There's also a diagnostic feature called Heartbeats, which runs periodically in the background to ensure everything is online and that none of the sensors are running low on battery. Each mode has to be initiated manually, however, as there are no scheduling abilities available with SimpliSafe.
By default, the SimpliSafe base station lights up and announces its status every time you change modes or adjust a setting. It also chimes any time a door opens.
If a sensor is triggered while the system is armed, you have 30 seconds to input the PIN on the keypad or disarm it through the app before the loud, 105-decibel alarm sounds. The SimpliSafe alarm is one of the loudest available, and your neighbors should have no problem hearing it if it's placed near a window or door.
If you're not home, or you don't get to the alarm in time, SimpliSafe will call you at the number you provided and ask for your safe word (a secret word you set ahead of time). If you happen to be in a situation in which you're forced to audibly call off the alarm for whatever reason, you can set up a separate duress code so that the SimpliSafe agent knows you need help.
The SimpliSafe app isn't as sophisticated or as feature-filled as Nest's app, but it does offer many of the essentials.
In addition to the ability to control the system, the app offers remote monitoring of all your devices and a comprehensive timeline of events. There's also a notifications panel to alert you of issues with the system, like a sensor that's gone offline, and there's an option to add additional PINs for other members of your household so that you know who is walking in.
You can also customize everything, from entry and exit delays to which sensors should be turned on in various modes. And if you opt to buy the SimpliCam security camera ($99, sold separately), you can also check on the feed within the app.
The compatibility between the SimpliSafe base station and third-party automation services is limited. Unlike with Abode's system, there are no Zigbee or Z-Wave components built into the base station, so you can't use it as a hub.
There are at least a few automation schemes available with the Nest thermostat and August Smart Lock, as well as very limited IFTTT integration provided by the bustling community that powers the free automation service. SimpliSafe also works with Amazon's Alexa, so you can arm the system on your way out the door just by talking to your Echo smart speaker.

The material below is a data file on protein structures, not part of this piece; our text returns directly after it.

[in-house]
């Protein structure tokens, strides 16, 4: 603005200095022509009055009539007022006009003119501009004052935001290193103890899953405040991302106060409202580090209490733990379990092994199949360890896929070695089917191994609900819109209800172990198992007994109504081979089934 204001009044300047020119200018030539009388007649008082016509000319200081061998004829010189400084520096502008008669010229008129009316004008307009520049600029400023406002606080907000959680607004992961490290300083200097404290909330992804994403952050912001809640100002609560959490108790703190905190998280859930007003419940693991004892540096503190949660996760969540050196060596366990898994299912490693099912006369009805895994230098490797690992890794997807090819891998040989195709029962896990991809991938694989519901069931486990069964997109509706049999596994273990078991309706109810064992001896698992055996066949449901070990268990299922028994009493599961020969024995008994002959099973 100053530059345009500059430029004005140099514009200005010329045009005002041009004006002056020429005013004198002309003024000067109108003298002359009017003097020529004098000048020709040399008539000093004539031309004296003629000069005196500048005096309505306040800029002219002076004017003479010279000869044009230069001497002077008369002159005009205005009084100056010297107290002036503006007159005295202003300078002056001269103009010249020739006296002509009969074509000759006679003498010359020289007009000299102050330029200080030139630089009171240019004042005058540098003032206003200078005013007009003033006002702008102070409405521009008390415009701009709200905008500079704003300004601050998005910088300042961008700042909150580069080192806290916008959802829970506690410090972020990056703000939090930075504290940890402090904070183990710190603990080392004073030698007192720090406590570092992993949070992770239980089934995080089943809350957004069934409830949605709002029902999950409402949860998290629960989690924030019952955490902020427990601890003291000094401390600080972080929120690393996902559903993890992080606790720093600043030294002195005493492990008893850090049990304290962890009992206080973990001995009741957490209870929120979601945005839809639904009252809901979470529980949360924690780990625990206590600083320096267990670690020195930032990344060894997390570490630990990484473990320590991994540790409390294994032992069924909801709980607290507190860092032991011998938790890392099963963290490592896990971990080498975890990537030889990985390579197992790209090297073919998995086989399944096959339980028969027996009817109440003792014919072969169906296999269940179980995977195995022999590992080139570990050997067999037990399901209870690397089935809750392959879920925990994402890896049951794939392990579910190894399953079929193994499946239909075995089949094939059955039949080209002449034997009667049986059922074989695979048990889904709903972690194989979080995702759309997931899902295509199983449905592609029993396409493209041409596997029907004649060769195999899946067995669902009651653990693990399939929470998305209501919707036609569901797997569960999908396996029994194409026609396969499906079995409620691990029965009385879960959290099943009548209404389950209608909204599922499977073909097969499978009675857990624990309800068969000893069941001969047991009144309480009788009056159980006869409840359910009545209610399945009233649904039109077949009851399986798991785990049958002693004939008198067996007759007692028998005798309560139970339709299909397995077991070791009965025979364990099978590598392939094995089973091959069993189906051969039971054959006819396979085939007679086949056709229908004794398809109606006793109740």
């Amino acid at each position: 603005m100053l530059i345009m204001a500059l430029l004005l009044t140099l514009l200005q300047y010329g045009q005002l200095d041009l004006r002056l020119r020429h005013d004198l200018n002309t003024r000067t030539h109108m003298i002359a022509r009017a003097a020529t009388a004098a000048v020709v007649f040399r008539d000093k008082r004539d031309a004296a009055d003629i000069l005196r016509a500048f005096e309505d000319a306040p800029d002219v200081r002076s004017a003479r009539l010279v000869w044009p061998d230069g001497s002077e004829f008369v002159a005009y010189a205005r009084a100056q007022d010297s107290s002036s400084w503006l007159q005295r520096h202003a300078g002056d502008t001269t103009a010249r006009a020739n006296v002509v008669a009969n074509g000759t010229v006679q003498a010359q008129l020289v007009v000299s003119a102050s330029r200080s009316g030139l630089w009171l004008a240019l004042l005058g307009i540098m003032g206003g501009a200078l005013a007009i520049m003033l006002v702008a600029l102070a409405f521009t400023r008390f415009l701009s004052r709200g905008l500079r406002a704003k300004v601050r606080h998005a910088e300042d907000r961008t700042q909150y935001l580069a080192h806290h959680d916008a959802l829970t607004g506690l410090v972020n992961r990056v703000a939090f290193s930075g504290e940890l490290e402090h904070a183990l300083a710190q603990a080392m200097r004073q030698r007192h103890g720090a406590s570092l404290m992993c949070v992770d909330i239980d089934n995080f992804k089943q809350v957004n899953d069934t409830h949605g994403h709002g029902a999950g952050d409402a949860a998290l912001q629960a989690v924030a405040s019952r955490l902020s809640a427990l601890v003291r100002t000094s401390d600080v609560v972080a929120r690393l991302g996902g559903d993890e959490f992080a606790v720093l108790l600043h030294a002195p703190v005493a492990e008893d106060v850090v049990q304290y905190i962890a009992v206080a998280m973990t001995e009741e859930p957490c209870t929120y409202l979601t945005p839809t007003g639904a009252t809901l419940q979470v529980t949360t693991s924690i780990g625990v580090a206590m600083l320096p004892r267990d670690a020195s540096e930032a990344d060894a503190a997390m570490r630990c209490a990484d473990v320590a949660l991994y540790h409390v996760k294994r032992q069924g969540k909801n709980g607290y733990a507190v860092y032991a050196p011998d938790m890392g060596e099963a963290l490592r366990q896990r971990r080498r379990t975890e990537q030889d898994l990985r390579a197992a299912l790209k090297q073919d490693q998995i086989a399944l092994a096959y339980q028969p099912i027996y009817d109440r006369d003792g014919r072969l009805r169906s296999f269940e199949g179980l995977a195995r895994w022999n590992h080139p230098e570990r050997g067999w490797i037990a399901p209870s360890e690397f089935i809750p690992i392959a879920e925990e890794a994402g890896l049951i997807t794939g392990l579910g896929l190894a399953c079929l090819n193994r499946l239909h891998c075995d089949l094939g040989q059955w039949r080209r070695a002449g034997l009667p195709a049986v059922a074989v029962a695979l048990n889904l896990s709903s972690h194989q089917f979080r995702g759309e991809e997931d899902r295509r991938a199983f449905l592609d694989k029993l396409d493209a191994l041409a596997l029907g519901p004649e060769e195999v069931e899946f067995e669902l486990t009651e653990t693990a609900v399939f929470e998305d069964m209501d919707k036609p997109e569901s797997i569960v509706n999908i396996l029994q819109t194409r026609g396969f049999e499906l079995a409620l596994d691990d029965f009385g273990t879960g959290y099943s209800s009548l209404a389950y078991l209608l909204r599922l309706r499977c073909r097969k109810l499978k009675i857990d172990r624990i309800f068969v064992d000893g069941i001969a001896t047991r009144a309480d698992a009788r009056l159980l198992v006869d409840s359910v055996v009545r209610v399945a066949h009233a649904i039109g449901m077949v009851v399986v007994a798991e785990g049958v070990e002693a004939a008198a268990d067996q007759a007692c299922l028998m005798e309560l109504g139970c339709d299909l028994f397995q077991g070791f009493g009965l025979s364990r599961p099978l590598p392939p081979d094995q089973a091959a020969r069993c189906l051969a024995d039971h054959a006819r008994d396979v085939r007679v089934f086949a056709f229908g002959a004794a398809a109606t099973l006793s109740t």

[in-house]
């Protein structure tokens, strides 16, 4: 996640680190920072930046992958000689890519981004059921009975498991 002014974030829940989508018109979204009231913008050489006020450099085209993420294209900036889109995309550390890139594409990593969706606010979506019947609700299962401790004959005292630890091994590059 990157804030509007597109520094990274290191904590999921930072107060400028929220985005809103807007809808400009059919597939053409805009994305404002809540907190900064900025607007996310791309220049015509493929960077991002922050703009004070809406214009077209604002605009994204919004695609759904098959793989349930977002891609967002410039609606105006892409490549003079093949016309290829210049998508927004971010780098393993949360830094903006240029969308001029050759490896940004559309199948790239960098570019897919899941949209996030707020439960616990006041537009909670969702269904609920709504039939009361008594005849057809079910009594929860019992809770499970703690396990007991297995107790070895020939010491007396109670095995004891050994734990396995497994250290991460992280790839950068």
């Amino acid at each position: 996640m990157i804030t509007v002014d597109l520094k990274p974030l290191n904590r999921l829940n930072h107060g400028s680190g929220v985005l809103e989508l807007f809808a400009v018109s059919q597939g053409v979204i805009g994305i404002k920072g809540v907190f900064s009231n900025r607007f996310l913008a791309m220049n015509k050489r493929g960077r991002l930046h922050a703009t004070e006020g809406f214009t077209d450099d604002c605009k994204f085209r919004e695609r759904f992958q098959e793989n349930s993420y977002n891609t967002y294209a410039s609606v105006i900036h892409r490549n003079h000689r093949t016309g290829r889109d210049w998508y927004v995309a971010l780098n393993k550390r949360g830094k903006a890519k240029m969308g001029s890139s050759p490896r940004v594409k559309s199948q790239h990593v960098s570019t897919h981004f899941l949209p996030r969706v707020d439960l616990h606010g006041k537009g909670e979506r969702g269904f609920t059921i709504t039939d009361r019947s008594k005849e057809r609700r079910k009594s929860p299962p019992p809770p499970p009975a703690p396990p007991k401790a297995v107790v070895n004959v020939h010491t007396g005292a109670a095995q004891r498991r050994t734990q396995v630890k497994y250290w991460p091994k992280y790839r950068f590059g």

The SimpliSafe Essentials kit is an excellent deal for newcomers to the do-it-yourself home security space. Its inclusion of three entry sensors instead of the usual one or two makes it an even more compelling offering at $260, and you can build your own kit as you see fit. SimpliSafe's professional monitoring service doesn't cost much more than the competition's for a monthly subscription, and it's just as effective at making you feel protected.
Tinkerers will have to look elsewhere for their home automation needs, however. They may prefer the Abode Essentials Starter kit, which costs about the same as the SimpliSafe package but features the Zigbee/Z-Wave integration needed to sync up with third-party accessories.
Then again, if all you desire is a loud alarm that your neighbors can hear and the support of a professional monitoring service that will alert the authorities when something happens, the SimpliSafe Essentials kit might be essential enough for you.
Credit: Tom's Guide
The SimpliSafe Essentials kit is a good deal for newcomers to the DIY security scene, but those who want better smart home integration should check out Abode.